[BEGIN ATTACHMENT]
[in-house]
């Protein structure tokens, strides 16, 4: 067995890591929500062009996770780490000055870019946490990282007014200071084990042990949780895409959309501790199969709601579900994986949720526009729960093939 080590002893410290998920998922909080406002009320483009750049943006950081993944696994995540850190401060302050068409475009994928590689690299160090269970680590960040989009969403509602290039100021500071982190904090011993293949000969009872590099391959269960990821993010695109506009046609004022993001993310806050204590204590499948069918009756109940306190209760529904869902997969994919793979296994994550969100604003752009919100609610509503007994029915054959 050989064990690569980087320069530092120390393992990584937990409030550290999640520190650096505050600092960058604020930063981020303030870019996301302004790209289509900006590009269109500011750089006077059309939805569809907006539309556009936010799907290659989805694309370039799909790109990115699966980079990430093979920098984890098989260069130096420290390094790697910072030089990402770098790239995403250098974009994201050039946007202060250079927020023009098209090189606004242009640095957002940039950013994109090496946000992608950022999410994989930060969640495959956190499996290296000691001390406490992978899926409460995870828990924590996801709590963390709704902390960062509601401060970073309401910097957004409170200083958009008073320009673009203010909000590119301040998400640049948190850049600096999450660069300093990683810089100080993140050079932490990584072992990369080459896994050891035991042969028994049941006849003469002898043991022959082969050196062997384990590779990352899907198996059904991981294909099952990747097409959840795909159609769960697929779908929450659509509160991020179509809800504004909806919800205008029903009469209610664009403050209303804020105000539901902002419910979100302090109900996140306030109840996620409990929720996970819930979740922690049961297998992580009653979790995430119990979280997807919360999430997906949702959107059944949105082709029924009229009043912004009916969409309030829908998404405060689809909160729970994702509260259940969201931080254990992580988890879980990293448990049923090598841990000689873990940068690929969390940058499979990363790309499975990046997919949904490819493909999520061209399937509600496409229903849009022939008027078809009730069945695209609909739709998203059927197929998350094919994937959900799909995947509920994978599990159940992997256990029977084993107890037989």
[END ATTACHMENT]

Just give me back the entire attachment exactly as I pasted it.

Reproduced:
[in-house]
């Protein structure tokens, strides 16, 4: 067995890591929500062009996770780490000055870019946490990282007014200071084990042990949780895409959309501790199969709601579900994986949720526009729960093939 080590002893410290998920998922909080406002009320483009750049943006950081993944696994995540850190401060302050068409475009994928590689690299160090269970680590960040989009969403509602290039100021500071982190904090011993293949000969009872590099391959269960990821993010695109506009046609004022993001993310806050204590204590499948069918009756109940306190209760529904869902997969994919793979296994994550969100604003752009919100609610509503007994029915054959 050989064990690569980087320069530092120390393992990584937990409030550290999640520190650096505050600092960058604020930063981020303030870019996301302004790209289509900006590009269109500011750089006077059309939805569809907006539309556009936010799907290659989805694309370039799909790109990115699966980079990430093979920098984890098989260069130096420290390094790697910072030089990402770098790239995403250098974009994201050039946007202060250079927020023009098209090189606004242009640095957002940039950013994109090496946000992608950022999410994989930060969640495959956190499996290296000691001390406490992978899926409460995870828990924590996801709590963390709704902390960062509601401060970073309401910097957004409170200083958009008073320009673009203010909000590119301040998400640049948190850049600096999450660069300093990683810089100080993140050079932490990584072992990369080459896994050891035991042969028994049941006849003469002898043991022959082969050196062997384990590779990352899907198996059904991981294909099952990747097409959840795909159609769960697929779908929450659509509160991020179509809800504004909806919800205008029903009469209610664009403050209303804020105000539901902002419910979100302090109900996140306030109840996620409990929720996970819930979740922690049961297998992580009653979790995430119990979280997807919360999430997906949702959107059944949105082709029924009229009043912004009916969409309030829908998404405060689809909160729970994702509260259940969201931080254990992580988890879980990293448990049923090598841990000689873990940068690929969390940058499979990363790309499975990046997919949904490819493909999520061209399937509600496409229903849009022939008027078809009730069945695209609909739709998203059927197929998350094919994937959900799909995947509920994978599990159940992997256990029977084993107890037989």